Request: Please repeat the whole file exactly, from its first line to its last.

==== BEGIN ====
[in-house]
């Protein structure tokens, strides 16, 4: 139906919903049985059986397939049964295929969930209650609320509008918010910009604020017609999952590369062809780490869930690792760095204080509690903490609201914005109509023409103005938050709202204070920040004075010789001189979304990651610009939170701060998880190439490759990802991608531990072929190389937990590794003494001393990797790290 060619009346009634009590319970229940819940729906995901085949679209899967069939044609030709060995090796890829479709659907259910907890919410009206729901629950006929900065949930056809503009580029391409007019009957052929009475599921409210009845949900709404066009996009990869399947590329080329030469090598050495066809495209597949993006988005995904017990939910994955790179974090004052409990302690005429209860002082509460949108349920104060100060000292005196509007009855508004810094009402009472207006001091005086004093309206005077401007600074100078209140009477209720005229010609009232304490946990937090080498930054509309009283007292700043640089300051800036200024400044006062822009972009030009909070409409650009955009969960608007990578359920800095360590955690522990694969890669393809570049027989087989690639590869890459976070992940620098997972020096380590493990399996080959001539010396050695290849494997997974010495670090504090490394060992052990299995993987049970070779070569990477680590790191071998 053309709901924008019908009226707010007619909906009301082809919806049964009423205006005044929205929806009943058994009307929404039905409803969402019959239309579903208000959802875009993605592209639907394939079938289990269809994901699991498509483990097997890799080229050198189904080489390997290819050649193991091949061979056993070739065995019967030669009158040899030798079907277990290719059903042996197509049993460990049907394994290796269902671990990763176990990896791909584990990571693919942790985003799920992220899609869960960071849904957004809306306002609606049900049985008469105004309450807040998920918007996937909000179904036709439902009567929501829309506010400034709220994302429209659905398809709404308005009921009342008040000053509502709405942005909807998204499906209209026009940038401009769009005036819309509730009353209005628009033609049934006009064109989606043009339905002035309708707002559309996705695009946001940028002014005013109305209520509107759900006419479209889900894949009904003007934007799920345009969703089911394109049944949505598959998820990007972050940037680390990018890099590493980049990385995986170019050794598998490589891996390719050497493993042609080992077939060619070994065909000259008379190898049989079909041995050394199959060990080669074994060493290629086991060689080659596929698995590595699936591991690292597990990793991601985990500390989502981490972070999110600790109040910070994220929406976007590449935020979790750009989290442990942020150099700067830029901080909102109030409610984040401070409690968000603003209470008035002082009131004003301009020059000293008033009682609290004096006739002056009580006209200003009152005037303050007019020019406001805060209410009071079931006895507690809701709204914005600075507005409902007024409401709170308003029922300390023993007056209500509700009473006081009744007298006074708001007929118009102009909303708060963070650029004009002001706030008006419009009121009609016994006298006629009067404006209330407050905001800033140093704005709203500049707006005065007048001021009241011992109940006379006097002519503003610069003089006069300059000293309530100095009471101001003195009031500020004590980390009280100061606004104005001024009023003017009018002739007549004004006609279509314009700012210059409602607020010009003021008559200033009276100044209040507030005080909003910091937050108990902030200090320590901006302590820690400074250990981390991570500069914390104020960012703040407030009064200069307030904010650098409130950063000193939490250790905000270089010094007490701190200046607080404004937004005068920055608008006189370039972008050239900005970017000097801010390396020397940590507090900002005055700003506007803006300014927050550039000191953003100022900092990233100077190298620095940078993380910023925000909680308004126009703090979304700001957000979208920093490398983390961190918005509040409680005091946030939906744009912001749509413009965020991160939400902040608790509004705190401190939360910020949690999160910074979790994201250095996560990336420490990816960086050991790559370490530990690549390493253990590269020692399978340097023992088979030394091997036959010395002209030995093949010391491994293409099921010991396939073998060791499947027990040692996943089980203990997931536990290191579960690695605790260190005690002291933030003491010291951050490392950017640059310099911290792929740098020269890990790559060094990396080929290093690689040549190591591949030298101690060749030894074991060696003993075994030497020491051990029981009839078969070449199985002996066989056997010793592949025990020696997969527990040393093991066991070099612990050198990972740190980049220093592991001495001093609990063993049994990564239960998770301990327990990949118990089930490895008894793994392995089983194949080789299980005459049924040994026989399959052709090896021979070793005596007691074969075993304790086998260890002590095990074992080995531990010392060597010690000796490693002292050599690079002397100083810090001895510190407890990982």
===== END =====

[in-house]
């Protein structure tokens, strides 16, 4: 139906919903049985059986397939049964295929969930209650609320509008918010910009604020017609999952590369062809780490869930690792760095204080509690903490609201914005109509023409103005938050709202204070920040004075010789001189979304990651610009939170701060998880190439490759990802991608531990072929190389937990590794003494001393990797790290 060619009346009634009590319970229940819940729906995901085949679209899967069939044609030709060995090796890829479709659907259910907890919410009206729901629950006929900065949930056809503009580029391409007019009957052929009475599921409210009845949900709404066009996009990869399947590329080329030469090598050495066809495209597949993006988005995904017990939910994955790179974090004052409990302690005429209860002082509460949108349920104060100060000292005196509007009855508004810094009402009472207006001091005086004093309206005077401007600074100078209140009477209720005229010609009232304490946990937090080498930054509309009283007292700043640089300051800036200024400044006062822009972009030009909070409409650009955009969960608007990578359920800095360590955690522990694969890669393809570049027989087989690639590869890459976070992940620098997972020096380590493990399996080959001539010396050695290849494997997974010495670090504090490394060992052990299995993987049970070779070569990477680590790191071998 053309709901924008019908009226707010007619909906009301082809919806049964009423205006005044929205929806009943058994009307929404039905409803969402019959239309579903208000959802875009993605592209639907394939079938289990269809994901699991498509483990097997890799080229050198189904080489390997290819050649193991091949061979056993070739065995019967030669009158040899030798079907277990290719059903042996197509049993460990049907394994290796269902671990990763176990990896791909584990990571693919942790985003799920992220899609869960960071849904957004809306306002609606049900049985008469105004309450807040998920918007996937909000179904036709439902009567929501829309506010400034709220994302429209659905398809709404308005009921009342008040000053509502709405942005909807998204499906209209026009940038401009769009005036819309509730009353209005628009033609049934006009064109989606043009339905002035309708707002559309996705695009946001940028002014005013109305209520509107759900006419479209889900894949009904003007934007799920345009969703089911394109049944949505598959998820990007972050940037680390990018890099590493980049990385995986170019050794598998490589891996390719050497493993042609080992077939060619070994065909000259008379190898049989079909041995050394199959060990080669074994060493290629086991060689080659596929698995590595699936591991690292597990990793991601985990500390989502981490972070999110600790109040910070994220929406976007590449935020979790750009989290442990942020150099700067830029901080909102109030409610984040401070409690968000603003209470008035002082009131004003301009020059000293008033009682609290004096006739002056009580006209200003009152005037303050007019020019406001805060209410009071079931006895507690809701709204914005600075507005409902007024409401709170308003029922300390023993007056209500509700009473006081009744007298006074708001007929118009102009909303708060963070650029004009002001706030008006419009009121009609016994006298006629009067404006209330407050905001800033140093704005709203500049707006005065007048001021009241011992109940006379006097002519503003610069003089006069300059000293309530100095009471101001003195009031500020004590980390009280100061606004104005001024009023003017009018002739007549004004006609279509314009700012210059409602607020010009003021008559200033009276100044209040507030005080909003910091937050108990902030200090320590901006302590820690400074250990981390991570500069914390104020960012703040407030009064200069307030904010650098409130950063000193939490250790905000270089010094007490701190200046607080404004937004005068920055608008006189370039972008050239900005970017000097801010390396020397940590507090900002005055700003506007803006300014927050550039000191953003100022900092990233100077190298620095940078993380910023925000909680308004126009703090979304700001957000979208920093490398983390961190918005509040409680005091946030939906744009912001749509413009965020991160939400902040608790509004705190401190939360910020949690999160910074979790994201250095996560990336420490990816960086050991790559370490530990690549390493253990590269020692399978340097023992088979030394091997036959010395002209030995093949010391491994293409099921010991396939073998060791499947027990040692996943089980203990997931536990290191579960690695605790260190005690002291933030003491010291951050490392950017640059310099911290792929740098020269890990790559060094990396080929290093690689040549190591591949030298101690060749030894074991060696003993075994030497020491051990029981009839078969070449199985002996066989056997010793592949025990020696997969527990040393093991066991070099612990050198990972740190980049220093592991001495001093609990063993049994990564239960998770301990327990990949118990089930490895008894793994392995089983194949080789299980005459049924040994026989399959052709090896021979070793005596007691074969075993304790086998260890002590095990074992080995531990010392060597010690000796490693002292050599690079002397100083810090001895510190407890990982």